Cover image for
Title:
The buffalo soldiers
Author(s):
Stovall, TaRessa.
ISBN/ISSN:
0791025950

0791025969
Personal Author:
Physical Description:
104 pages : illustrations ; 25 cm.
Series:
African-American achievers

African-American achievers.
Abstract:
An account of the achievements of the Afro-American Army regiments that distinguished themselves during numerous campaigns and played a vital role in the settlement of the American West.
Program Information:
Accelerated Reader AR MG 9.2 4.0 29734.
Bibliography Note:
Includes bibliographical references and index.
Pub Date:
Chelsea House, 1997.
Holds:

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Looscan - Houston Public Library Kid/Juvenile Non-fiction Kids book 978.00496 S
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African American Library at the Gregory School Kid/Juvenile Reference Material Kids reference material 978.004 S
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Summary

Summary

An account of the stirring achievements of the black U.S. Army regiments that distinguished themselves during numerous campaigns and played a vital role in the settlement of the American West.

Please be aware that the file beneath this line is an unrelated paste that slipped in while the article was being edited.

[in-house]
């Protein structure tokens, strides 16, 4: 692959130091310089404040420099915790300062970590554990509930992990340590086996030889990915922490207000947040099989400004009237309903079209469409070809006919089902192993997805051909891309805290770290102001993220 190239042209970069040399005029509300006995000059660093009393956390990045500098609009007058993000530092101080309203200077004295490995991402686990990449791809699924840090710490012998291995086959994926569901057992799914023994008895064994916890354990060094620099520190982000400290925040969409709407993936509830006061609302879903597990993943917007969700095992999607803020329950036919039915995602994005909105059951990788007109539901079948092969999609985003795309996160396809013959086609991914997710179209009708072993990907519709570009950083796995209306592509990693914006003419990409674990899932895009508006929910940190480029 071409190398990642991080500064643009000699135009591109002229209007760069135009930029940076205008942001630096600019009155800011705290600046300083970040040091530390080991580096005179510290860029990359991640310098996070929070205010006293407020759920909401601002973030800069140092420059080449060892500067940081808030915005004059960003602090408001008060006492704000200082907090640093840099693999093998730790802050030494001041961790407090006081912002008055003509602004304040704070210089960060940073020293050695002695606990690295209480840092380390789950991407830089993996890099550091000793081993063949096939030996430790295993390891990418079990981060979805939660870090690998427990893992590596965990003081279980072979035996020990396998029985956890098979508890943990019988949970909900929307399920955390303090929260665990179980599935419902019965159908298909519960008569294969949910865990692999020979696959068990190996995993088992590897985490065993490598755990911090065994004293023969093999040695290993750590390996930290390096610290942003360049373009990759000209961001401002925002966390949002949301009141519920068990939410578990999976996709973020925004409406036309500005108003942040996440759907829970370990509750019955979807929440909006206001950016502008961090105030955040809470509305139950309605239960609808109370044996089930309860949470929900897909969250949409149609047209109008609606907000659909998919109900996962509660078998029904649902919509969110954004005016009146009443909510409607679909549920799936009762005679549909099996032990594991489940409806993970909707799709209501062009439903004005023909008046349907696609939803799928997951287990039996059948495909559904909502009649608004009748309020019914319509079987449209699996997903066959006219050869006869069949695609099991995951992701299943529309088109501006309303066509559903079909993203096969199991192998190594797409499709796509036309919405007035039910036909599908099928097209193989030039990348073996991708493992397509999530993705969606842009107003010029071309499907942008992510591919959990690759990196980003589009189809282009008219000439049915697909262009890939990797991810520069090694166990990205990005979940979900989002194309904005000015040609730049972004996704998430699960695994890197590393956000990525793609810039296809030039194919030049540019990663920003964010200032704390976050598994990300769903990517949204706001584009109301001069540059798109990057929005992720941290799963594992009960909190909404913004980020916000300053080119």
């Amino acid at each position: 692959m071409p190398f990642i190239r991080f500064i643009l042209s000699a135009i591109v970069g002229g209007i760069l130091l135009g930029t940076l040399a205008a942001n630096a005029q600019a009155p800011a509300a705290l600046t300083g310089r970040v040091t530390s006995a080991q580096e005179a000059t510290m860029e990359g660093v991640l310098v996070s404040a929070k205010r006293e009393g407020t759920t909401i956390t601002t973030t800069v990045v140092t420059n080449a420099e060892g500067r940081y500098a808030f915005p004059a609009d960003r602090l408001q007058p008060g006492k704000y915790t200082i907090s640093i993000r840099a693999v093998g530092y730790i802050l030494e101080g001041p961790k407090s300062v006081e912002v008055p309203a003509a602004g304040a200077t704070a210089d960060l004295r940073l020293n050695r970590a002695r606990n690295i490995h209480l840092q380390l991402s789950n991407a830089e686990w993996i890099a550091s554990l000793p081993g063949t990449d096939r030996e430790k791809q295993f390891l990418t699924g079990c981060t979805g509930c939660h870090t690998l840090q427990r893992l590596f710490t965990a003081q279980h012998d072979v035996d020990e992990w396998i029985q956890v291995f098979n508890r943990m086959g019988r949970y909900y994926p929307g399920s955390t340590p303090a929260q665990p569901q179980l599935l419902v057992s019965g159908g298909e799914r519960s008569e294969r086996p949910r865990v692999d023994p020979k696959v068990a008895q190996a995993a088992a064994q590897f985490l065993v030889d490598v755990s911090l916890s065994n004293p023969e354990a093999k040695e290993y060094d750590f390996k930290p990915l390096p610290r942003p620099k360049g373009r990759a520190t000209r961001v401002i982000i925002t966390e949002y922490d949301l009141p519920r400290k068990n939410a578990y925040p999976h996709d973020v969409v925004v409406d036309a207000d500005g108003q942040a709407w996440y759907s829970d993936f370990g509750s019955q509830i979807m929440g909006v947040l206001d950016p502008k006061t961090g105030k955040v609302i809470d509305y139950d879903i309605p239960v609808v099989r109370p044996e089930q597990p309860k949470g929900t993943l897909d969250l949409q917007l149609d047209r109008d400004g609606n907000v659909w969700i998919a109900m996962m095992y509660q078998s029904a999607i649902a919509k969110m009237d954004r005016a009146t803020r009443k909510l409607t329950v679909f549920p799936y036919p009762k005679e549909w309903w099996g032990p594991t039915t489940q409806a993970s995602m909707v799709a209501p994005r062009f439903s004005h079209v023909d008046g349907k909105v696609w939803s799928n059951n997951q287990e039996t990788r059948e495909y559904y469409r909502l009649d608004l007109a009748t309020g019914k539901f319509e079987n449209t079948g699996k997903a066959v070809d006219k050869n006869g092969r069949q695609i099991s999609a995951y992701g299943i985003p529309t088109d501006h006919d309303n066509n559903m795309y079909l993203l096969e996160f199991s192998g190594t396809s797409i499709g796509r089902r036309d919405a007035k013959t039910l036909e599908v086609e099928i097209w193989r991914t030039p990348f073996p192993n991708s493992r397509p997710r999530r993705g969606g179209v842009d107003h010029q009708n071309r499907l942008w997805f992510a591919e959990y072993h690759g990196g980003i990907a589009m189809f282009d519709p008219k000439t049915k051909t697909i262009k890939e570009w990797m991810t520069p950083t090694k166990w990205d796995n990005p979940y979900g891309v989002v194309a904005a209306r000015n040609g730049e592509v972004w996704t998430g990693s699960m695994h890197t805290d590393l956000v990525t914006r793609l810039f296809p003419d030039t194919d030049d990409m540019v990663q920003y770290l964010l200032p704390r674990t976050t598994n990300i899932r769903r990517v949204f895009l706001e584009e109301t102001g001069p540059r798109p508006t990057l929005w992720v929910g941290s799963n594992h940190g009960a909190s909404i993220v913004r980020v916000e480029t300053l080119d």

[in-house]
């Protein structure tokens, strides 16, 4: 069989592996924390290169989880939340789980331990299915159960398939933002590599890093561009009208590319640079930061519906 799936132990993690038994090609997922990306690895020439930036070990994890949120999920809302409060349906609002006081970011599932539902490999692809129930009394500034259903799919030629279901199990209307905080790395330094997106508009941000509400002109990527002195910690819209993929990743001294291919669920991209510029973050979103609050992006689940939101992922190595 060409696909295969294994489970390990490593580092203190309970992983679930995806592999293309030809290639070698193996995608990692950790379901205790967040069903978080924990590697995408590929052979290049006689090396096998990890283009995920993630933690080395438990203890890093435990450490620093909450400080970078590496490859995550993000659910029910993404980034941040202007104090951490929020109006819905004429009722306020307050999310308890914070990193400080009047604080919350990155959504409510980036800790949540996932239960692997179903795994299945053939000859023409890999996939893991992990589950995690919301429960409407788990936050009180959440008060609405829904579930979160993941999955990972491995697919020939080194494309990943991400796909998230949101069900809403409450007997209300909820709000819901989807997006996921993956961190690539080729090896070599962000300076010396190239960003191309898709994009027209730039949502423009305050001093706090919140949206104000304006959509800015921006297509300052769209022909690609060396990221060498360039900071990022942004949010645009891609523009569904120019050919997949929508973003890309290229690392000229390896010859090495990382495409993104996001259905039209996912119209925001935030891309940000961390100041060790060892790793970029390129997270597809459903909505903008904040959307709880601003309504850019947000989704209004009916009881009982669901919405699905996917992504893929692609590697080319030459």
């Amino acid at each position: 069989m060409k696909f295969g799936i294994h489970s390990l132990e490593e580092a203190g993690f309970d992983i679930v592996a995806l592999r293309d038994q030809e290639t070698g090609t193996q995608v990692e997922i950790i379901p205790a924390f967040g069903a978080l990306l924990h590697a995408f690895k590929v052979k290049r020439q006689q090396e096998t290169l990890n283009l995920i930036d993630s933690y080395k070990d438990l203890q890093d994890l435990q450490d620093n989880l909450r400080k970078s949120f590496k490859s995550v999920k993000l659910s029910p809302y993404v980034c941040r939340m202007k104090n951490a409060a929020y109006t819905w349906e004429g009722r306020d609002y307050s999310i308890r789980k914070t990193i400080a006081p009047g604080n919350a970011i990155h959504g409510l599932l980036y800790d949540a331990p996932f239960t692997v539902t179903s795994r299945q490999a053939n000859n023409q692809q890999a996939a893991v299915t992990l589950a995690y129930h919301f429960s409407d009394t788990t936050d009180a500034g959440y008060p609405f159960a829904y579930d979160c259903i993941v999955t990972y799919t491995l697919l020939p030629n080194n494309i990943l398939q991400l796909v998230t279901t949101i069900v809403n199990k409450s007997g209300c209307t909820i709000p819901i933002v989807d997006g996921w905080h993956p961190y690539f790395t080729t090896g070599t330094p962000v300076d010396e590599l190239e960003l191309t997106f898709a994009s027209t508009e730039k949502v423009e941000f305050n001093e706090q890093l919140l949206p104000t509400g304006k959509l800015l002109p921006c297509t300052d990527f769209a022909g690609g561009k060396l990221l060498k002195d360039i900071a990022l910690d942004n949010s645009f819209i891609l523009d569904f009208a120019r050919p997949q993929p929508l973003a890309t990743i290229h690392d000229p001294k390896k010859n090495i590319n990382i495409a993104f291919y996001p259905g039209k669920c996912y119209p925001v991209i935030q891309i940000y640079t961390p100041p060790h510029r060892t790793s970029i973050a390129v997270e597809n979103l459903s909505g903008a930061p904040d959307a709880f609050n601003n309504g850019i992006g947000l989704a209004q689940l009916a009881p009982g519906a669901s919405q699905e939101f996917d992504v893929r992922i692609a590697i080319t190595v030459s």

Reviews 1

Booklist Review

Gr. 6^-10. Opening with Congress' approval in 1866 of "the enlistment of Negro soldiers in the peacetime U.S. Army," this history builds in interest as its subject unfolds. Trailing the black 9th and 10th cavalries across the plains, the narrative recalls the indignities and injustices under which those soldiers persevered and simultaneously documents the injustices the U.S. government perpetrated against the Native Americans. The "Buffalo Soldiers" --so nicknamed by the Native Americans for their fierce fighting ability and for the way their curly hair resembled a buffalo's mane--played a little-known yet major role in the Spanish-American War. That effort is spotlighted here, as is the black soldiers' participation in World War I, when they were teamed with French soldiers, who had no tradition of racial prejudice. Captioned archival photos and art reproductions punctuate the account, which includes pertinent quotes, among them several from General Colin Powell, the first African American to chair the Joint Chiefs of Staff. A well-written, eye-opening account of a shamefully obscure aspect of African American and U.S. armed forces history. --Ellen Mandel


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